2. Configure a mock instance of your repository.
  3. Write a test case to set up the expected behavior of the mock, invoke the methods and verify the output accordingly.

Sample

@RunWith(SpringJUnit4ClassRunner.class)
@ContextConfiguration
public class CachingIntegrationTest {

  // Your repository interface
  interface MyRepo extends Repository<Object, Long> {

    @Cacheable("sample")
    Object findByEmail(String email);
  }

  @Configuration
  @EnableCaching
  static class Config {

    // Simulating your caching configuration
    @Bean
    CacheManager cacheManager() {
      return new ConcurrentMapCacheManager("sample");
    }

    // A repository mock instead of the real proxy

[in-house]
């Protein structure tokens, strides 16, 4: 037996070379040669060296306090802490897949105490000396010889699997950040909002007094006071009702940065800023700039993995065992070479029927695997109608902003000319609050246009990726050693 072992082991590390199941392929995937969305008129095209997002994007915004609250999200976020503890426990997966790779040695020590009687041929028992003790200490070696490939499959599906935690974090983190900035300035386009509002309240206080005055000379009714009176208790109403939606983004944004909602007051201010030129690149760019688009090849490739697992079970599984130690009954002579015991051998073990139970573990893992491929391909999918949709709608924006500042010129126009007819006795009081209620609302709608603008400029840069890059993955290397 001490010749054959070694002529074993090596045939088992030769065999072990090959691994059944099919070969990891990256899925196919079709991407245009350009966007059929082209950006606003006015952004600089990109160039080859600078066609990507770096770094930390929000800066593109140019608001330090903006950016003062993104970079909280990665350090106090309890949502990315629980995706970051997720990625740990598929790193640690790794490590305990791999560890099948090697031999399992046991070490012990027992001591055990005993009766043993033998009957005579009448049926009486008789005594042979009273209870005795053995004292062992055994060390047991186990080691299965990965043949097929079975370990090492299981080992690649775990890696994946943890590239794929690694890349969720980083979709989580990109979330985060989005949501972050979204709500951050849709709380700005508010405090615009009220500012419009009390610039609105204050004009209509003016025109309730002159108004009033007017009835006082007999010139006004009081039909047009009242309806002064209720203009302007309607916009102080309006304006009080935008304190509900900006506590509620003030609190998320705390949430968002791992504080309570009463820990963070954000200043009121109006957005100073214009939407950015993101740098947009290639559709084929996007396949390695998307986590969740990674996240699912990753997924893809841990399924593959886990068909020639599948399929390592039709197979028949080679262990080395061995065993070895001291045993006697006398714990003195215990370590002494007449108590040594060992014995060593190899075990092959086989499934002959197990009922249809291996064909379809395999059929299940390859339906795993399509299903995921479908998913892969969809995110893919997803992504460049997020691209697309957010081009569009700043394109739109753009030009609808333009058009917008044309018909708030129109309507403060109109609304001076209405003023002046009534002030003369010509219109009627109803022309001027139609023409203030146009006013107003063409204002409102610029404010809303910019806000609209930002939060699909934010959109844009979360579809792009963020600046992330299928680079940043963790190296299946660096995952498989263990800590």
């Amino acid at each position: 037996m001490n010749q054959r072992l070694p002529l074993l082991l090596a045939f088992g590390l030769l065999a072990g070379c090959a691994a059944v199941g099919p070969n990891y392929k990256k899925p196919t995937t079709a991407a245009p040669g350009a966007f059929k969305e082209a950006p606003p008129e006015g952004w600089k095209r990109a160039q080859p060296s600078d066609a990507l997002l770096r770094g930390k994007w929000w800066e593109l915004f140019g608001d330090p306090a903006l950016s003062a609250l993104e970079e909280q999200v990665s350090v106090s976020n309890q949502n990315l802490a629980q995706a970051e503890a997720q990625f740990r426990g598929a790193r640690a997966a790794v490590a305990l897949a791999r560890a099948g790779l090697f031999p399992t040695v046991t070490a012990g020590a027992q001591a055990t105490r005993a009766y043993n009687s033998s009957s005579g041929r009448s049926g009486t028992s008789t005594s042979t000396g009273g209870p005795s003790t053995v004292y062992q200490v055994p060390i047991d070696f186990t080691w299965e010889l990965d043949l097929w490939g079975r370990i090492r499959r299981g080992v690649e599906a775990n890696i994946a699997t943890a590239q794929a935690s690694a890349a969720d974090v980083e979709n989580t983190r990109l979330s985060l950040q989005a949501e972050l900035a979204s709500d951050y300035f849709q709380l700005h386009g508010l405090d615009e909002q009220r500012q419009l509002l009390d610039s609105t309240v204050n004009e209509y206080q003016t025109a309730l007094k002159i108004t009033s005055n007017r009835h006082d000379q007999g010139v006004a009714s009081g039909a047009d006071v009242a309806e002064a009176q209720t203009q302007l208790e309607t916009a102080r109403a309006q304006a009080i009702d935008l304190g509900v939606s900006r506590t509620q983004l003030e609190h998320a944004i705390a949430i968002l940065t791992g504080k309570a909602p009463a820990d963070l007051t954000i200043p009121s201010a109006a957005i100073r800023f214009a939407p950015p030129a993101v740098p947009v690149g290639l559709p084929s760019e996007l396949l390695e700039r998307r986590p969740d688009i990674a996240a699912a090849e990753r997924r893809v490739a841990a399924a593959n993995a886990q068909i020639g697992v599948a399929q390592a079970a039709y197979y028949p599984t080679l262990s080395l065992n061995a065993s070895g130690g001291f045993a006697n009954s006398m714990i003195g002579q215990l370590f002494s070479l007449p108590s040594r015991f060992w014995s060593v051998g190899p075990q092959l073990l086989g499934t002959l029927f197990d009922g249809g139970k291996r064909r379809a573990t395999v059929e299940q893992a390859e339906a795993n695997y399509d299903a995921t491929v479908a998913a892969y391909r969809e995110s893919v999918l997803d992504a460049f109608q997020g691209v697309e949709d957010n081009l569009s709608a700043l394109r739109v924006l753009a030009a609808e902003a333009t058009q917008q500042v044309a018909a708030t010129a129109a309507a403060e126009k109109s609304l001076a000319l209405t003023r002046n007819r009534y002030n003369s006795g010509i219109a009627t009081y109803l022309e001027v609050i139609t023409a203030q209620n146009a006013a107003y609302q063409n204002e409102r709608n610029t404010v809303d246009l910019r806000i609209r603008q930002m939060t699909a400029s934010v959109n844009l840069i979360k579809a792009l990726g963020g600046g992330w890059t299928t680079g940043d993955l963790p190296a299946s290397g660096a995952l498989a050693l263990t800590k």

@Bean
    MyRepo myRepo() {
      return Mockito.mock(MyRepo.class);
    }
  }

  @Autowired CacheManager manager;
  @Autowired MyRepo repo;

  @Test
  public void methodInvocationShouldBeCached() {

    Object first = new Object();
    Object second = new Object();

    // Set up the mock to return *different* objects for the first and second call
    Mockito.when(repo.findByEmail(Mockito.any(String.class))).thenReturn(first, second);

    // First invocation returns object returned by the method
    Object result = repo.findByEmail("foo");
    assertThat(result, is(first));

    // Second invocation should return cached value, *not* second (as set up above)
    result = repo.findByEmail("foo");
    assertThat(result, is(first));

    // Verify repository method was invoked once
    Mockito.verify(repo, Mockito.times(1)).findByEmail("foo");